No Longer Invisible


Alexander Sánchez felt invisible during his first year of college. He had never felt so all-alone as he did that year. During his second year of college, he at last found God in a real and mighty way. And it all has to do with prayer!

“I’ve been involved with The Salvation Army since before I can remember,” Alexander says. “I was only a year old, and my mom was looking for a good place to worship that could provide her a good basis for raising me and my older sister. I’ve been in the Army ever since.”

At first, the little family attended the corps in Caguas, Puerto Rico. But when the Ray & Joan Kroc Corps Community Center in Guayama was under construction, Alexander’s mom was the first the Army hired (as business manager).

“So we started attending the Army in Guayama, even though it was a hour commute for us from Caguas,” he says.

The first time he publicly accepted Jesus was during his enrollment as a Soldier. But his feeling of truly becoming “born-again” didn’t come until his sophomore year.

“I didn’t have any friends during my freshman year. I barely spoke in my classes or at home. I felt completely alone. I was invisible,” he admits.

During that period in his life, Alexander felt himself drifting away from God. He was also mindful that he was drifting away from his family and friends who loved him.

When Youth Councils rolled around that year, Alexander accepted an invitation to go with the group from the Guayama Kroc. It was that weekend that his life was radically changed.

“It wasn’t going very well until we had a special dinner on Saturday,” Alexander says. “There was a period that night where all we were doing was praying. I just kept my head bowed. I didn’t feel like God was really going to listen to me.”

After a while, however, Alexander began to pray.

“Instantly I felt a rush of heat passing through me. It was like a fire had started in me where I was standing. I felt as if there was something pouring over me. I felt something calling to me, telling me that I wasn’t alone; that I wasn’t invisible!”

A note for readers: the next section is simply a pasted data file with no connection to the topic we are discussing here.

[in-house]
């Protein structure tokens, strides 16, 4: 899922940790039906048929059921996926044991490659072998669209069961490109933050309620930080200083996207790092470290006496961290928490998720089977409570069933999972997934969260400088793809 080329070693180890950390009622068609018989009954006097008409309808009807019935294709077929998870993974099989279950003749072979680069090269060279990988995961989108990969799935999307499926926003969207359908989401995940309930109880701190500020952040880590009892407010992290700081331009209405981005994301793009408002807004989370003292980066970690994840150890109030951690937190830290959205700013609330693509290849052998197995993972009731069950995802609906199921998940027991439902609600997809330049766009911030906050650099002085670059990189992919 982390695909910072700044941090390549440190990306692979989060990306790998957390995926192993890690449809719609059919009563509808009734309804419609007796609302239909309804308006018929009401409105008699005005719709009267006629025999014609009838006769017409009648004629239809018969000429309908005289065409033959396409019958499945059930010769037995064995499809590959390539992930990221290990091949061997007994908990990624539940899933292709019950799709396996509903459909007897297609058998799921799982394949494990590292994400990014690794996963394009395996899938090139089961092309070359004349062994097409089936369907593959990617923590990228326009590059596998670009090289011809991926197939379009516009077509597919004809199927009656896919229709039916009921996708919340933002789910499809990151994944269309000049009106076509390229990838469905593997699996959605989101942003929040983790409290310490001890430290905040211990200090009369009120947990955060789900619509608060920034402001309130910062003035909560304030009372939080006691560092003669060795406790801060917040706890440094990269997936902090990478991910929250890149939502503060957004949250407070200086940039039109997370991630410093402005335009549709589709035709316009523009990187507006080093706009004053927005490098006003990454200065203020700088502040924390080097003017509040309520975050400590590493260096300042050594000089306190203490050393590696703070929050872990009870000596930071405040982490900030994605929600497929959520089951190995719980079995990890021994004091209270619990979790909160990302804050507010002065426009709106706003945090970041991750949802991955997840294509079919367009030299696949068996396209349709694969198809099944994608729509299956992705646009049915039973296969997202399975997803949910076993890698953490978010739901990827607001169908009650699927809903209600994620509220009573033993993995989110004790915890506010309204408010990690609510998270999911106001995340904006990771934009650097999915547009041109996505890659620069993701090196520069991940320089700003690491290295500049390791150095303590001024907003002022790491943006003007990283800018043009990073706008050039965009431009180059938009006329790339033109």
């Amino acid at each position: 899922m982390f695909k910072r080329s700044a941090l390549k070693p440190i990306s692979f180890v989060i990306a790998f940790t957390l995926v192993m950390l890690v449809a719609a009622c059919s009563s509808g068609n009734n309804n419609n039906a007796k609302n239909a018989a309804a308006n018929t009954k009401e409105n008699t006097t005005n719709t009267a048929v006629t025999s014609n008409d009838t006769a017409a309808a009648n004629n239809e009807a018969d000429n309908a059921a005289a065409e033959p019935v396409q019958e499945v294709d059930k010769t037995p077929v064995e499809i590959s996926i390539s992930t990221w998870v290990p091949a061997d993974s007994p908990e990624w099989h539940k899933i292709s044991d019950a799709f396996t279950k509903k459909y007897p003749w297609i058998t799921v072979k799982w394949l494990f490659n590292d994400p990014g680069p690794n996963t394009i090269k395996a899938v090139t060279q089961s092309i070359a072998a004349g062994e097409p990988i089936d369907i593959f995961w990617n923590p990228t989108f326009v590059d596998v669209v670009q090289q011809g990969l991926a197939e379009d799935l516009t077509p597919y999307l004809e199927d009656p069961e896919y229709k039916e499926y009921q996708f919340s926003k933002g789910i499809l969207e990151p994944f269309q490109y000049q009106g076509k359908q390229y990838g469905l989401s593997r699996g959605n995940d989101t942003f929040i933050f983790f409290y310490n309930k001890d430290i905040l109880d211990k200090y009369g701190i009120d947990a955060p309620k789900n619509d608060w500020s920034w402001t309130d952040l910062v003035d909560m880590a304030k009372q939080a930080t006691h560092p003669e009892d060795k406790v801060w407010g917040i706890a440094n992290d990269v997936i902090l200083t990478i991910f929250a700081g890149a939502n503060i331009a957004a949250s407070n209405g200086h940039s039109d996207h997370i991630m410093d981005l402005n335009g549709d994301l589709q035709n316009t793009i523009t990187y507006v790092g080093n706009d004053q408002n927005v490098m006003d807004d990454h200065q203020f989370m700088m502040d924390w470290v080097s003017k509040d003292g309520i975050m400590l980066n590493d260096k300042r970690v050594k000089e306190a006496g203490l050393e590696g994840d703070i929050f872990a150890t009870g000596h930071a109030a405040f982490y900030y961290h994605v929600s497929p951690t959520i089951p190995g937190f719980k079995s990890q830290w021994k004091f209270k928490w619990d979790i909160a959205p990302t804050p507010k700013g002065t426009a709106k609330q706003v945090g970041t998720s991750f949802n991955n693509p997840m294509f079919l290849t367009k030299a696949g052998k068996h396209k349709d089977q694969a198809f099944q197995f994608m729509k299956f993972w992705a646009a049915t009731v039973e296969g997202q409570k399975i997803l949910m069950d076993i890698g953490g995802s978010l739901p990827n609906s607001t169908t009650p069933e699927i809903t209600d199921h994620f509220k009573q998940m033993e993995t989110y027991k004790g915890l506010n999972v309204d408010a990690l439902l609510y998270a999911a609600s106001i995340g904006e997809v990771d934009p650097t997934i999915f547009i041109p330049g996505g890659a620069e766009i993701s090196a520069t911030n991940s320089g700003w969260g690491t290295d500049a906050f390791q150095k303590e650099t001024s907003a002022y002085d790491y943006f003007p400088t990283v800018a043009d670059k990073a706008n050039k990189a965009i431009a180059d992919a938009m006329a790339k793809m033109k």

Alexander describes what he felt as “a love bigger than any love [he] had received before.” After that night, he adds, he felt “refreshed.”

“It was as if I was the same person, but completely different inside at the same time,” he says. “I knew that God was with me and that He would be with me wherever I went.”

Alexander’s love for music took a whole new turn as well. He got involved in music and music instruction at the Kroc Corps Center, and even in events in the Puerto Rico & Virgin Islands Division.

“I’ve realized that God needs me here at the Guayama Kroc. I had prayed to God to show me how to serve Him, and He sent me here to the Kroc Corps Center. He sent me ‘home,’” he says.

Alexander’s breakthrough leaves him with a heart for other young people who are feeling like he used to.

“When people hear a testimony, they usually expect a grand story of how God completely transformed a person’s life, how they were pure evil and now they live for God and only for God,” he points out. “My story isn’t like that. My story is different because it shows that not everyone at your corps may feel close to God. Some may feel invisible to Him and to others!”

Alexander wants other young people to know that feeling like you are invisible to God is a dangerous thing.

“Some may think that just because we’re not part of the worship team or the brass bands or activity at the corps, we’re invisible. I’m living proof that even a guy who prefers to work in silence and not be the center of attention [is not invisible], God sees us and cares for each one of us.”

Alexander plans to be a teacher and complete his bachelor’s degree in a few years. After that, he wants God to show him what His further plans are for his life.

“I want to serve Him with all my heart and soul,” he says.

And to think, it all began with a very earnest, and very private prayer.

Major Frank Duracher, Assistant Editor